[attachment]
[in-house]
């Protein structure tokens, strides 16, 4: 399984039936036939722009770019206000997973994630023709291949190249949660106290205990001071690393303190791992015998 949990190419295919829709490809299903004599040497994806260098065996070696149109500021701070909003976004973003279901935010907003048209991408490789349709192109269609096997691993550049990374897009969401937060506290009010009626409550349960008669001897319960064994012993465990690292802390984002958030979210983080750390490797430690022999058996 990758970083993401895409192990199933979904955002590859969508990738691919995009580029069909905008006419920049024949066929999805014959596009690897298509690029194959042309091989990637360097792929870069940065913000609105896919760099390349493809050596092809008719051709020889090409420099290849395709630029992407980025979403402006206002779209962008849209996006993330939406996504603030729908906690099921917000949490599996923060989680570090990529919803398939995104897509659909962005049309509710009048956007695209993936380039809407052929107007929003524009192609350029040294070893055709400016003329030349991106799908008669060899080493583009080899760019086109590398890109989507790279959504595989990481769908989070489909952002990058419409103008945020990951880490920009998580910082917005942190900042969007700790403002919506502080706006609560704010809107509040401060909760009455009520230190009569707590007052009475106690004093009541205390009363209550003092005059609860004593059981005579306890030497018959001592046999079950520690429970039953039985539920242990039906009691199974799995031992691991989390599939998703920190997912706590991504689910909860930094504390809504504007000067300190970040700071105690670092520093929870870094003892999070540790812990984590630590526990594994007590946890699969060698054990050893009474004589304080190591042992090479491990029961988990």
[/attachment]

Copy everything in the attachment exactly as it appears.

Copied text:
[in-house]
């Protein structure tokens, strides 16, 4: 399984039936036939722009770019206000997973994630023709291949190249949660106290205990001071690393303190791992015998 949990190419295919829709490809299903004599040497994806260098065996070696149109500021701070909003976004973003279901935010907003048209991408490789349709192109269609096997691993550049990374897009969401937060506290009010009626409550349960008669001897319960064994012993465990690292802390984002958030979210983080750390490797430690022999058996 990758970083993401895409192990199933979904955002590859969508990738691919995009580029069909905008006419920049024949066929999805014959596009690897298509690029194959042309091989990637360097792929870069940065913000609105896919760099390349493809050596092809008719051709020889090409420099290849395709630029992407980025979403402006206002779209962008849209996006993330939406996504603030729908906690099921917000949490599996923060989680570090990529919803398939995104897509659909962005049309509710009048956007695209993936380039809407052929107007929003524009192609350029040294070893055709400016003329030349991106799908008669060899080493583009080899760019086109590398890109989507790279959504595989990481769908989070489909952002990058419409103008945020990951880490920009998580910082917005942190900042969007700790403002919506502080706006609560704010809107509040401060909760009455009520230190009569707590007052009475106690004093009541205390009363209550003092005059609860004593059981005579306890030497018959001592046999079950520690429970039953039985539920242990039906009691199974799995031992691991989390599939998703920190997912706590991504689910909860930094504390809504504007000067300190970040700071105690670092520093929870870094003892999070540790812990984590630590526990594994007590946890699969060698054990050893009474004589304080190591042992090479491990029961988990």